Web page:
original factory labels be left on the cassette. One more spec that is important is resistivity, if you
are paying for good prime wafers the resistivity should be >1 Ohm/cm and the grouping must be tight
an example would be 5-10 Ohm/cm or 10-20 Ohm/cm etc. This will insure you will get a excellent
Thermal Oxidation with a very tight uniformity spec. Our favorite manufacturers of Prime wafers are
Wacker, SEH and Sumitomo.
Uses for Prime Wafers: The wafers described above may be used for many high end projects such as very uniform Thermal Oxides, .25um-.5um Photolithography (with most areas on the wafer having the pattern resolved), accurate CMP Qualification and other high end uses such as particle monitors and normally the polish is of a very high quality so if you are concerned about surface roughness these wafers will work very well for you. These are the wafers we choose to build thin film standards on.
|Description: Again, a true Prime wafer with a perfect or near perfect Epitaxial layer is a wafer that
is suited for manufacture of advanced semiconductor devices. These wafers if you can find them will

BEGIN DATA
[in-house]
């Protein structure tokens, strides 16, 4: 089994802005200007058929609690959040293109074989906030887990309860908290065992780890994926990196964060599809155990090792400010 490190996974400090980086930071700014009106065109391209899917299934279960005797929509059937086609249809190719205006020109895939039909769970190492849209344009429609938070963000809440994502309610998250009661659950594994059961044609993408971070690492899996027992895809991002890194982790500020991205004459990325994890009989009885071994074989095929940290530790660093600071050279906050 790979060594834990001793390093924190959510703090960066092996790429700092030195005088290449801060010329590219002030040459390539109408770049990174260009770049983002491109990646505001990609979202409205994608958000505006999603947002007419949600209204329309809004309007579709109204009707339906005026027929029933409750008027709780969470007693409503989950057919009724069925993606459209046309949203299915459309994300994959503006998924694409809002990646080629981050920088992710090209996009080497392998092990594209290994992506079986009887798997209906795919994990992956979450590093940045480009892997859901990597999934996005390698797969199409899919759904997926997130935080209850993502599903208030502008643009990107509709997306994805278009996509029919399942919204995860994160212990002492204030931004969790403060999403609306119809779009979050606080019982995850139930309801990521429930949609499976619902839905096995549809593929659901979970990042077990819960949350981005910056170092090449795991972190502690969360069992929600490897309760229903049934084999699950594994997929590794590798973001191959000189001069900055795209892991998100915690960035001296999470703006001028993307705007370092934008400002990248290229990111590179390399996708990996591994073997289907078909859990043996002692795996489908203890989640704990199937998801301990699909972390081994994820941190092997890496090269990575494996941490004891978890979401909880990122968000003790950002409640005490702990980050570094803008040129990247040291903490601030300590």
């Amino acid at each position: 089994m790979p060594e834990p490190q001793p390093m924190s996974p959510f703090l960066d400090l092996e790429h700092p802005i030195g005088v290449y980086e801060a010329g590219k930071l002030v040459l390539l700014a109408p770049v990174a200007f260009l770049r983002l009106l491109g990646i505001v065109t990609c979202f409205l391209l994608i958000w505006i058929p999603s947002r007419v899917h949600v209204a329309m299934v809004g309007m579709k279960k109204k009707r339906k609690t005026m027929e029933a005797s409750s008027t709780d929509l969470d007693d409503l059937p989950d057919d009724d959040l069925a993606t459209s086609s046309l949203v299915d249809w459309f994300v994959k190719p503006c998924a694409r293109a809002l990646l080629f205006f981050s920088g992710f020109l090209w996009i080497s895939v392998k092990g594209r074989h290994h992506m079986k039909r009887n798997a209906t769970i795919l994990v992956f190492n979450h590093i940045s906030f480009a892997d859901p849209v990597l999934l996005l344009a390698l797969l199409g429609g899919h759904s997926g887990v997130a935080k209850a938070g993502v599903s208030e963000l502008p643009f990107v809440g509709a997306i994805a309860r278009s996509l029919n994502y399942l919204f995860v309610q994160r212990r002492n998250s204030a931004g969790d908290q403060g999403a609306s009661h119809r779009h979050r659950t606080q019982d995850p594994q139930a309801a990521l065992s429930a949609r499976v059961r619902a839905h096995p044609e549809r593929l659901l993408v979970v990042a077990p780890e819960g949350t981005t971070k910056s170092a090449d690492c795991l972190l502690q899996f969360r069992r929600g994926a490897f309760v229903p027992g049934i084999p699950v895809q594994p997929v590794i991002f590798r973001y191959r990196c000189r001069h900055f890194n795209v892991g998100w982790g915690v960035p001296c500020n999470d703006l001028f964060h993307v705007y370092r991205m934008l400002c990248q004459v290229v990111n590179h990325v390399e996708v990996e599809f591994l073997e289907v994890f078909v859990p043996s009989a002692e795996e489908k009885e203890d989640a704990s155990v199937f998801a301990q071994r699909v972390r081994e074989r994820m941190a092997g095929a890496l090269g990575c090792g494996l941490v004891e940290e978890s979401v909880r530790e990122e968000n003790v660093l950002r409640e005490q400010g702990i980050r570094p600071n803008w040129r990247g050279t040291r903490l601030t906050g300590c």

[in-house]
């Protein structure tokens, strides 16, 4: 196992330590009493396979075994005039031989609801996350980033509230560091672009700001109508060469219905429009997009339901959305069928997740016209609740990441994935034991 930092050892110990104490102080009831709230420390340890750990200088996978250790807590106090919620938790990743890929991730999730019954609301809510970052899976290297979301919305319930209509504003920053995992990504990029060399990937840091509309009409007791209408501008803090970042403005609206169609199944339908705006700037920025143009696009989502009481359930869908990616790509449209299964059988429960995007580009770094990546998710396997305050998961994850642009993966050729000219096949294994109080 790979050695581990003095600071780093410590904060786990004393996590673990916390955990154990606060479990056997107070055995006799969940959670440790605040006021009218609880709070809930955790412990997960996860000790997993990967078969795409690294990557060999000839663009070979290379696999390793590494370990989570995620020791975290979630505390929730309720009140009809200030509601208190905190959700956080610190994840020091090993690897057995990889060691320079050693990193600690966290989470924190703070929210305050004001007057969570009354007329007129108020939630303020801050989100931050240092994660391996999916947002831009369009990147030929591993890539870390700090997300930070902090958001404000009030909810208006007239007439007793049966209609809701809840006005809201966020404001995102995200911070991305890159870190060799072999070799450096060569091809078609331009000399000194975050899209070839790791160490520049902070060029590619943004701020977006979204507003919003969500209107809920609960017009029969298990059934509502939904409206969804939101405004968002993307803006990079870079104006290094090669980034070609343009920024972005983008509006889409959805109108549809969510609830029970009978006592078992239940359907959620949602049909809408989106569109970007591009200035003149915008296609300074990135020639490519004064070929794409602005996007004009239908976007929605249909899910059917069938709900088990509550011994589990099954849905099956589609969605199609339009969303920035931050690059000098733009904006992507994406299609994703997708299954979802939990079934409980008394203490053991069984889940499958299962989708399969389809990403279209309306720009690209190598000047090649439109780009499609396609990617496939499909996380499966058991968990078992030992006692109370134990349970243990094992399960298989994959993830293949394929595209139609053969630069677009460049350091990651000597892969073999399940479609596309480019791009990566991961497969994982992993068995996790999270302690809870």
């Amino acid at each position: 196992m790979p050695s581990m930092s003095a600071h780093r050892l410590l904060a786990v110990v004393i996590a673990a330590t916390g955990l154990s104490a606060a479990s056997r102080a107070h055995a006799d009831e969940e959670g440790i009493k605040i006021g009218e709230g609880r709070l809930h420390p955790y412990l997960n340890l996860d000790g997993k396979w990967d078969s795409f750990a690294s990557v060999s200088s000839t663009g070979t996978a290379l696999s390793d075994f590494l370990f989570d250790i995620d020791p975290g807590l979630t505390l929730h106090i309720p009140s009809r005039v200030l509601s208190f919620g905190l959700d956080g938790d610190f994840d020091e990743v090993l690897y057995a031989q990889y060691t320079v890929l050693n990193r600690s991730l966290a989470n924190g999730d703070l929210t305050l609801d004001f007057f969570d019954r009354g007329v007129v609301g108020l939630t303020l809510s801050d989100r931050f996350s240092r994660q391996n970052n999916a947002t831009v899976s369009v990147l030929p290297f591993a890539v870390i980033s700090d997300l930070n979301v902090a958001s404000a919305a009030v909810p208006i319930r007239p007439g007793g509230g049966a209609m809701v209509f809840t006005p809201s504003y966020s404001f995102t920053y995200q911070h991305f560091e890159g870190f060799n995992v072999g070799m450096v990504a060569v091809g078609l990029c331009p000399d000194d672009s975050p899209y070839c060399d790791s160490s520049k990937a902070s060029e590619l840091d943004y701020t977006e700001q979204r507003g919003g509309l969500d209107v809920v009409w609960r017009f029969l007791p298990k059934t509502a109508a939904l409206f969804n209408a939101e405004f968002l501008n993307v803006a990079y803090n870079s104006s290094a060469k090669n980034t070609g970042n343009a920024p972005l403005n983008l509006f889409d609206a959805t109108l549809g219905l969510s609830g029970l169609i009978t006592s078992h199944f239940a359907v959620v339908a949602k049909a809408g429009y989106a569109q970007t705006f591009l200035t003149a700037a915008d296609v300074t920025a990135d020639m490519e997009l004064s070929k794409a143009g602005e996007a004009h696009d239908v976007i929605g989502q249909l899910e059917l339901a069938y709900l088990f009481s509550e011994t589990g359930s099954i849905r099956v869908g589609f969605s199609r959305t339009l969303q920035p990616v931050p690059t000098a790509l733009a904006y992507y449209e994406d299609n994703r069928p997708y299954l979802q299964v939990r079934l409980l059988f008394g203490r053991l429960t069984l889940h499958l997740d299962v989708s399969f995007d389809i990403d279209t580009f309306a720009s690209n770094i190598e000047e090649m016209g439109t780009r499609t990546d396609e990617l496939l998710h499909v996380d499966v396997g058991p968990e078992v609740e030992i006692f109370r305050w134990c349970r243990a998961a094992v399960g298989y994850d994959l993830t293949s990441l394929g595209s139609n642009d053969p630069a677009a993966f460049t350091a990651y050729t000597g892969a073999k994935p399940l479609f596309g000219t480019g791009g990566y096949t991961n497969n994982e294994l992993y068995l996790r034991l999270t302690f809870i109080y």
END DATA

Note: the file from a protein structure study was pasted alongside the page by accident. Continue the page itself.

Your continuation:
be very expensive. The EPI-Prime wafers that are normally available for a reasonable price do have
some minor defects that can influence the results of the project you are working on. EPI-Prime wafers
usually come in two flavors the first kind is the EPI substrate wafer, this is a highly doped P-type
wafer usually <1 Ohm/cm without the Epi layer. The second is the true EPI wafer, this wafer also
has a highly doped P-type substrate with a layer of N-type Epitaxial silicon (lightly doped) on the front
surface of the wafer. Both of these wafer types will have what is called an oxide backseal on them
usually 3-5,000Å, this oxide is placed on the backside of the wafer before the Epitaxial Deposition to